My family lived in Ohio and Nevada when I was younger, and before each move, would take part in a cross-country trip that spiraled well my imagination. These long car rides would stem miles and we’d stop and eat at old diners and crummy fast food shacks, only to drive away and stare at fields of corn and dusty cityscapes with buildings towering overhead. One stop in particular, always enchanted me though. It was a small cafe with a plump waitress named Cherie. I had a notebook out and sat around drinking black coffee. I became mighty interested in the words that started to pin down in my head. I wanted to document all the good times had there with my family, while all of us were shifting towards something new and exciting. It was then that I understood traveling to be a sort of drug. The rolling images of America I had handed off as a myth after living in the same place, seemed to flatten away and explode. I saw more that I could tie up and describe. Stories were born.
On our way to Las Vegas for the first time, we stayed at a hotel in Nebraska or Kansas. There was a bellhop that liked the two cats we had brought with us. He said they were large and happy, just a bit scared. The road was something new to them, it caused their eyes to bug out, and they looked for ways to escape their cages. They were both kind souls that my parent’s had gotten from the humane society, when I was still in the second grade. One of them is still alive, to this day. He stirs the heart well and always brings me to tears.
Our dog Bailey was somewhat arthritic, I think, and would sit bored in the van, eager to look out the window and watch as stuff blew on by. He liked going places with us, he liked the attention. He was an ornery little fella, but my siblings were all too young to properly care for him. It was normal for one of the youngest, to pull his hair, and run laughing. “Bailey kissed me!”, they’d say, after he really looked up in annoyance. He was like a surly old man.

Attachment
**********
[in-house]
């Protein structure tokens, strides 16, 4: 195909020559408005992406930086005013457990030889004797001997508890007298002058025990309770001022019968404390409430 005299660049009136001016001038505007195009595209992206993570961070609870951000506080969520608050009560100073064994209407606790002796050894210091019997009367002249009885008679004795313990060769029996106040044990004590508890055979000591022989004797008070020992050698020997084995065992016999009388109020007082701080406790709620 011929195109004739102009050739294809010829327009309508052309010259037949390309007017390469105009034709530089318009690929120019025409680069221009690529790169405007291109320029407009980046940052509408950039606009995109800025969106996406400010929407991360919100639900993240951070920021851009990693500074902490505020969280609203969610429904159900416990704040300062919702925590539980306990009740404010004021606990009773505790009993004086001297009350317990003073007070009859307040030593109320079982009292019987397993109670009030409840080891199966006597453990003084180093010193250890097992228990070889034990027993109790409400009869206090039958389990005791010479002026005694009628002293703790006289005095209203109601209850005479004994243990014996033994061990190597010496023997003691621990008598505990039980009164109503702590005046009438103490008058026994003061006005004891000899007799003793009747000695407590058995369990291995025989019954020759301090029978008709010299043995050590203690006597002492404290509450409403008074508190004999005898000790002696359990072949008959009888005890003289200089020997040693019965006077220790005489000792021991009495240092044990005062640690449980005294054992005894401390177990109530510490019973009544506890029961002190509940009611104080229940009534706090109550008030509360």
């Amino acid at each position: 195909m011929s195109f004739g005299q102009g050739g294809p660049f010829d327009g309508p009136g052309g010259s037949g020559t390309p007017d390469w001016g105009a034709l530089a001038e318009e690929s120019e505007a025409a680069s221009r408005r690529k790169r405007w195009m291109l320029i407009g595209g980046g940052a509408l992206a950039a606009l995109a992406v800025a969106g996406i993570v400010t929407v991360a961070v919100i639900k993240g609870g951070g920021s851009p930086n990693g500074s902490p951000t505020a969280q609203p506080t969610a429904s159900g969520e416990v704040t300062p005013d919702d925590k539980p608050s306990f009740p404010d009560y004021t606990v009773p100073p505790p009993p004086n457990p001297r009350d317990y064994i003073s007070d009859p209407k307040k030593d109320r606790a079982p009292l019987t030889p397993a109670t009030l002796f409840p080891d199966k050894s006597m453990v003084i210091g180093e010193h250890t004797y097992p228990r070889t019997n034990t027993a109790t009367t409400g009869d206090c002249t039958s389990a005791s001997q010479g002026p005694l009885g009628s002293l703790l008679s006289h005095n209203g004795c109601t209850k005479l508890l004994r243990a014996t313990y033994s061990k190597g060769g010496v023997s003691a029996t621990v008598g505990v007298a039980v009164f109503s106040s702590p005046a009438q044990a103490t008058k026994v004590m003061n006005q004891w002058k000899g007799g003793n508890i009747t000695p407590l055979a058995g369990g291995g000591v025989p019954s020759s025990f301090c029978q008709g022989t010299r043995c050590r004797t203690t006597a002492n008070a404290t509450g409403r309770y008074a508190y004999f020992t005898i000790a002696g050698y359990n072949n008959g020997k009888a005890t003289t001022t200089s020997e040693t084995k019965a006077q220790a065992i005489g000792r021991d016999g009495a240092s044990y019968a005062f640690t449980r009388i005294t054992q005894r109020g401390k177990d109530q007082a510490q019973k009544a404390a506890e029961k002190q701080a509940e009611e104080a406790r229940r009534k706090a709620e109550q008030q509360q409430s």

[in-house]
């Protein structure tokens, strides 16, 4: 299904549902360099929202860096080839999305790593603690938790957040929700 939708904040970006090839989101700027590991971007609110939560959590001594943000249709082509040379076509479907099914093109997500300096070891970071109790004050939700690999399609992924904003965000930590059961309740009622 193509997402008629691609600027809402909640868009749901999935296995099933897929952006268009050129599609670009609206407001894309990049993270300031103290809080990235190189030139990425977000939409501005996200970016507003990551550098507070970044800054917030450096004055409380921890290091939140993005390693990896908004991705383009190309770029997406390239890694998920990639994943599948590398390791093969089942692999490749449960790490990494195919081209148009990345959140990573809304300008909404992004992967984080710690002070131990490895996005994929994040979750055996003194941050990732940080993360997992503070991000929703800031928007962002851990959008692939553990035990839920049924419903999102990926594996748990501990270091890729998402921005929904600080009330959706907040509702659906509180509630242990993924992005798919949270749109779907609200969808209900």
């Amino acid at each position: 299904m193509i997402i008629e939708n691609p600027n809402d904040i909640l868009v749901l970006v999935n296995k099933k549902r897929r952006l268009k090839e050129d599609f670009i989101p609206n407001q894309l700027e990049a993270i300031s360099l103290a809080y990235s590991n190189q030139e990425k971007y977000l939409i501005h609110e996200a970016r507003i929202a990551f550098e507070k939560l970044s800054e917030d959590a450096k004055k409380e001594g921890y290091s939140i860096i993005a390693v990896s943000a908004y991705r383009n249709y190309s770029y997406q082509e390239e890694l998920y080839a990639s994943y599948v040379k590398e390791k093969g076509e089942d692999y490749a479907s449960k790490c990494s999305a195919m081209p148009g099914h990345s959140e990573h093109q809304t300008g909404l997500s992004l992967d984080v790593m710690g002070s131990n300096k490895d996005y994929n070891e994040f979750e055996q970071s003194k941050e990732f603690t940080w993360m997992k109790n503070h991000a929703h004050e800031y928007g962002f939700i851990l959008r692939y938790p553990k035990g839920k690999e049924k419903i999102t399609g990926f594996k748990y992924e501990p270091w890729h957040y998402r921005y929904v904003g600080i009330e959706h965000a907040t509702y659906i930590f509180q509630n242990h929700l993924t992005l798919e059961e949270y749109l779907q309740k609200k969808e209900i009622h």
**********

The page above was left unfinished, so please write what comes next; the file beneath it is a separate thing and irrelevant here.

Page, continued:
I’m from a family of six kids, so I always felt like together, we made up for a sort of traveling circus. I’d sit in back sandwiched between two brothers, and wave with them at truck drivers, trying to get them to honk and smile.
Traveling always made me want to write continuous. The ongoing movement of getting from place to place, was always such a thrill. In fact, the other day in Brooklyn, I had memories flood back. I was reading newspapers in Prospect with Zach, and marveled at how much of a relic the black and white articles seemed. I studied each page and tried to imagine what The New York Times must have looked like just fifty years before. I thought about how much the world has changed, and about how much I enjoy simplicity. I sat behind Zach and took his picture, before stumbling on a little hut made out of branches.
A couple days later, Zachary found a free box of books in Park Slope and came home, with a full load. One of them was ‘The Last Picture Show’, which I scarfed down in just three days —reading on my commute to work in Manhattan. I was shocked by the use of sex and found it all rather honest, but just as filthy too. I liked the whole book an awful lot, and had a dream the following night of a dead body laying in front of a movie theater, while long shadows talked to me in song. The next afternoon I imagined the character Sonny sleeping with Mrs. Popper, her aged skin all stretched and worn, a look of hunger in her eyes. All desirable and wanting. A sincere exchange.
Lately my cat Van Zandt, has been reminding me a lot of his namesake Townes. He’s a trouble-maker without intending to be, and carries love everywhere he goes, which makes him likable to a tremendous amount. One morning he came over and took my pillow and gave me kisses, all demanding.
Days have been a lot like that though. They all feel heavy, what with winter coming, and there’s a certain amount of melancholy everywhere. It’s the same sort of nostalgia I find when I play a good record on loop.